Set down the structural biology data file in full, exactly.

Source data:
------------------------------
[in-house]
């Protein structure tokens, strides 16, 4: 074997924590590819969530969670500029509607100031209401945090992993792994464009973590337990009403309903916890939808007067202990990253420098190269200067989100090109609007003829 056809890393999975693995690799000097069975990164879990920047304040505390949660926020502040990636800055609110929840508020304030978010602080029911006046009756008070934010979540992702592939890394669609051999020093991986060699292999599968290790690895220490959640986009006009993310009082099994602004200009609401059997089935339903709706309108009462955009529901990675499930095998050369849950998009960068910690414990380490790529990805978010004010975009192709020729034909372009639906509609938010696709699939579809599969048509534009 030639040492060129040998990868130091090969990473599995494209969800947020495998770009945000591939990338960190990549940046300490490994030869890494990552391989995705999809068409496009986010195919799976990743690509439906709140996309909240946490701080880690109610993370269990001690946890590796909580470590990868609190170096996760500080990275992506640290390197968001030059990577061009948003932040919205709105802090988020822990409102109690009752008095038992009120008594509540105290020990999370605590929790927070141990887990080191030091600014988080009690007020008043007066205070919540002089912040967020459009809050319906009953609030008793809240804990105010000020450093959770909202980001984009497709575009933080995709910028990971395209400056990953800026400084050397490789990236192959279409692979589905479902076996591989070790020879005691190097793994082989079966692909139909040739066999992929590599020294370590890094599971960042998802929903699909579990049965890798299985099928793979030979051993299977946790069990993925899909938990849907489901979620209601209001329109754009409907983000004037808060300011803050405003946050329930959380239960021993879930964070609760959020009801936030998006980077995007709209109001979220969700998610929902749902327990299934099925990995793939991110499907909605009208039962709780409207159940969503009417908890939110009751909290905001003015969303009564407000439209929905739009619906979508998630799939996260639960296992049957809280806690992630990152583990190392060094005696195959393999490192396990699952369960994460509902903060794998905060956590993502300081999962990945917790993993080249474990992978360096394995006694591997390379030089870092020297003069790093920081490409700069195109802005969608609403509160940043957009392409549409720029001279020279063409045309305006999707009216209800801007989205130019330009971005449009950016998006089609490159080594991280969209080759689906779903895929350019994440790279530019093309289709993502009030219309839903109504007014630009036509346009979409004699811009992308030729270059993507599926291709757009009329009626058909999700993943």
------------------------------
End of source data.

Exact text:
[in-house]
């Protein structure tokens, strides 16, 4: 074997924590590819969530969670500029509607100031209401945090992993792994464009973590337990009403309903916890939808007067202990990253420098190269200067989100090109609007003829 056809890393999975693995690799000097069975990164879990920047304040505390949660926020502040990636800055609110929840508020304030978010602080029911006046009756008070934010979540992702592939890394669609051999020093991986060699292999599968290790690895220490959640986009006009993310009082099994602004200009609401059997089935339903709706309108009462955009529901990675499930095998050369849950998009960068910690414990380490790529990805978010004010975009192709020729034909372009639906509609938010696709699939579809599969048509534009 030639040492060129040998990868130091090969990473599995494209969800947020495998770009945000591939990338960190990549940046300490490994030869890494990552391989995705999809068409496009986010195919799976990743690509439906709140996309909240946490701080880690109610993370269990001690946890590796909580470590990868609190170096996760500080990275992506640290390197968001030059990577061009948003932040919205709105802090988020822990409102109690009752008095038992009120008594509540105290020990999370605590929790927070141990887990080191030091600014988080009690007020008043007066205070919540002089912040967020459009809050319906009953609030008793809240804990105010000020450093959770909202980001984009497709575009933080995709910028990971395209400056990953800026400084050397490789990236192959279409692979589905479902076996591989070790020879005691190097793994082989079966692909139909040739066999992929590599020294370590890094599971960042998802929903699909579990049965890798299985099928793979030979051993299977946790069990993925899909938990849907489901979620209601209001329109754009409907983000004037808060300011803050405003946050329930959380239960021993879930964070609760959020009801936030998006980077995007709209109001979220969700998610929902749902327990299934099925990995793939991110499907909605009208039962709780409207159940969503009417908890939110009751909290905001003015969303009564407000439209929905739009619906979508998630799939996260639960296992049957809280806690992630990152583990190392060094005696195959393999490192396990699952369960994460509902903060794998905060956590993502300081999962990945917790993993080249474990992978360096394995006694591997390379030089870092020297003069790093920081490409700069195109802005969608609403509160940043957009392409549409720029001279020279063409045309305006999707009216209800801007989205130019330009971005449009950016998006089609490159080594991280969209080759689906779903895929350019994440790279530019093309289709993502009030219309839903109504007014630009036509346009979409004699811009992308030729270059993507599926291709757009009329009626058909999700993943």